We can best understand the coercive nature of Islam by looking at marriage. Paul tells us in Ephesians 5:25-29 that;

“…husbands are to love their wives even as Christ also loved the Church and gave Himself for it, to sanctify and cleanse it with the washing of water by the Word.”
And Paul continues by saying;

“…so ought men to love their wives as their own bodies. He that loveth his wife loveth himself, for no man ever yet hated his own flesh but nourisheth it and cherisheth it, even as the Lord the Church.”

Among other things, we are also told; “…marriage is honorable in all and the bed undefiled.” But Mohammed, in the Koran says; “…your wife is your tillage, go into her howsoever ye will.” This is a law that makes legitimate any sexual perversion by men. Moreover, as against St. Paul’s statement, “…he is Jew, that is a covenant man, who is one inwardly…” Mohammed emphatically declared; “…he is a Muslim who is one outwardly.” And the Five Pillars of Islam deal with externals because it is not the faith of the heart, and the unity of faith and life that has any meaning.

Mohammedism is a religion that rests firmly on man’s total depravity and it links this to the name of ‘Allah.’ The grim fact however is that for centuries, Turkey held the Caliphate illegally and dominated Islam. By World War I’s end, this dominance was shattered. All the same, since 1880, Pan-Turkism, or Pan-Turanism; the Turks call themselves ‘the sons of Turan,’ has been on the rise. The Turkic world extends from West China; sixty million there, across Siberia and Central Asia, into the Caucuses and the Azeri Turks of Azerbaijan, into Turkey and the Balkans, where many Turkish enclaves exist. Today they are all over the world, even in Australia in growing numbers. The Turkish premise set forth in its Holy War Statement of November 23, 1914, declared that killing Christians is a sacred deed and he who kills even only one shall be rewarded by Allah. The Turkish goal is plainly affirmed in the statement, ‘not world salvation but world domination.’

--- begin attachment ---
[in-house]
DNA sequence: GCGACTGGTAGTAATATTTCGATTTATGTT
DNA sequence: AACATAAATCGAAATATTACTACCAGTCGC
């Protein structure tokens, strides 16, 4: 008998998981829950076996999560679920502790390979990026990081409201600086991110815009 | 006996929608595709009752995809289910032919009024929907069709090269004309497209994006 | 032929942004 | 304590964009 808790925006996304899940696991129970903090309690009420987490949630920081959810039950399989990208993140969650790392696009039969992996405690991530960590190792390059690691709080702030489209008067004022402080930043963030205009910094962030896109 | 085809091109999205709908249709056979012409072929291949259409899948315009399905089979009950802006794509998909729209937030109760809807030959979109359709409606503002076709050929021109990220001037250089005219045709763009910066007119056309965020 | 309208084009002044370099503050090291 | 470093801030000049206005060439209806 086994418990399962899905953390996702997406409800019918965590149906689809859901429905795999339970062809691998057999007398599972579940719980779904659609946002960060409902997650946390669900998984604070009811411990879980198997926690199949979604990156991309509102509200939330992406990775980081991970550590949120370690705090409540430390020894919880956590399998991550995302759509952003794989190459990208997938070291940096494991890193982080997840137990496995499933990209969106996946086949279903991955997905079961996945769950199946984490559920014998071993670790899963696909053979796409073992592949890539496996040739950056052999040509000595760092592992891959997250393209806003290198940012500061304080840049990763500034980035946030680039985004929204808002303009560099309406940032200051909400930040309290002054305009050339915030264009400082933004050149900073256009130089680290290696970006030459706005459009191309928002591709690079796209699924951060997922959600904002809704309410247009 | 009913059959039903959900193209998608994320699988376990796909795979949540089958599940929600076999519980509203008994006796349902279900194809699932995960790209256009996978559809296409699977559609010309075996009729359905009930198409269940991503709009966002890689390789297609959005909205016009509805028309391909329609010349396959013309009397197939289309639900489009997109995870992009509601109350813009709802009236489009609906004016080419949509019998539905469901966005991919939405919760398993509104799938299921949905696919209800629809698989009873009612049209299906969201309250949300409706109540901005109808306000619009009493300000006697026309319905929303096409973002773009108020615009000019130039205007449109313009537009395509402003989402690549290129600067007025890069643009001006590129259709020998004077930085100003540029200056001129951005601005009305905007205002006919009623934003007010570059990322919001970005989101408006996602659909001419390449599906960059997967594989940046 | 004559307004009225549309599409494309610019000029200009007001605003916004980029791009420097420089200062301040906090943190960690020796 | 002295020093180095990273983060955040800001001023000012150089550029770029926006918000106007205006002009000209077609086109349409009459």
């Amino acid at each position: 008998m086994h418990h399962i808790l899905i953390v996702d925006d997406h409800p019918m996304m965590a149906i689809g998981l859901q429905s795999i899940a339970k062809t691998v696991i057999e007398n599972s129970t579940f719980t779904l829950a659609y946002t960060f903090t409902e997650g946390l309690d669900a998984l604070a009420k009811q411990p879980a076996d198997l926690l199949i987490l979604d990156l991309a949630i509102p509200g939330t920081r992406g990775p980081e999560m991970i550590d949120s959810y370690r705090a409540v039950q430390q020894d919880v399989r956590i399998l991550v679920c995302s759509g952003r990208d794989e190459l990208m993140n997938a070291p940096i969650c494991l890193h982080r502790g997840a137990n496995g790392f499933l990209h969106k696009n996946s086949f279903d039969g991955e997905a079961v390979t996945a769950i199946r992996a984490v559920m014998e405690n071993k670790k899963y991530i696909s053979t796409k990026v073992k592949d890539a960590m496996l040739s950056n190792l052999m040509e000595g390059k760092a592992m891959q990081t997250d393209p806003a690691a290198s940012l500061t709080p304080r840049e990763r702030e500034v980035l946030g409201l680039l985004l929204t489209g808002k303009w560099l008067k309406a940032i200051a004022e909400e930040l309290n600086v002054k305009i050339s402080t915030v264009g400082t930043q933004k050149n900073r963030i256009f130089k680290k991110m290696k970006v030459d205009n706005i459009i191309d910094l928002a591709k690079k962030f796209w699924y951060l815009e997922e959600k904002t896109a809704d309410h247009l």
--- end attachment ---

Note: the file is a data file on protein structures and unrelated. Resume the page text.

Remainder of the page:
Pan-Turanism and Pan-Islamism are not compatible movements, but they do overlap. At present, the many Turkic and Islamic states of the Soviet Union are working toward an alliance. They are courted both by Iran and Turkey, and also Saudi Arabia; Islamic and Turkish powers toward the goal of world domination, a grim fact is that somehow, Turkey was recently supplied in return for not moving against Armenia, which Iran and Saudi Arabia were prepared to block, for their own expansionist purposes, with a satellite system whereby now it can broadcast television programs espousing Pan-Turanism from China into the Balkans. The whole goal is the elimination of all Christian minorities and peoples in Asia Minor and then an advance into Europe. Gorbachev had agreed to this goal in return for support. Yeltsin apparently has also consented. These two forces, Islam and Pan-Turkism, recognize the growing weakness and decay of The West, the decline of the churches into modernism and sentimental pietism, and the increasing cowardice of Western man!

Our word ‘phobia’ comes from the Greek word ‘phobos’ which originally meant ‘flight’ but which came to mean in the New Testament times, ‘fear and terror.’ A dog can smell fear in a man and will attack, and the same is true of other animals. Among men, again and again in history, men and nations have scented fear and weakness in others and have destroyed them.

Phobia is now very much a part of Western man’s life, and psychiatrists, doctors, psychoanalysts and psychologists and other counselors are making millions dealing with it. This kind of phobia or fear marks the absence of faith, that is, of true and prevailing faith in Jesus Christ, in the triune God, and His Law-Word. If we do not supplant fear with faith, we shall be destroyed. The religious earthquake is upon us. The ground is shaking, is fractured and is opening up. Who shall be swallowed up and destroyed; We or they? The answer depends upon us. Thank you.

Rev. R.J. Rushdoony (1916–2001), was a leading theologian, church/state expert, and author of numerous works on the application of Biblical law to society. He started the Chalcedon Foundation in 1965.  His Institutes of Biblical Law (1973) began the contemporary theonomy movement which posits the validity of Biblical law as God’s standard of obedience for all. He is credited with igniting the modern Christian school and homeschooling movements in the mid to late 20th century. Many ministry and educational efforts that continue today, took their philosophical and Biblical roots from his lectures and books. Learn more about R.J. Rushdoony by visiting: https://chalcedon.edu/founder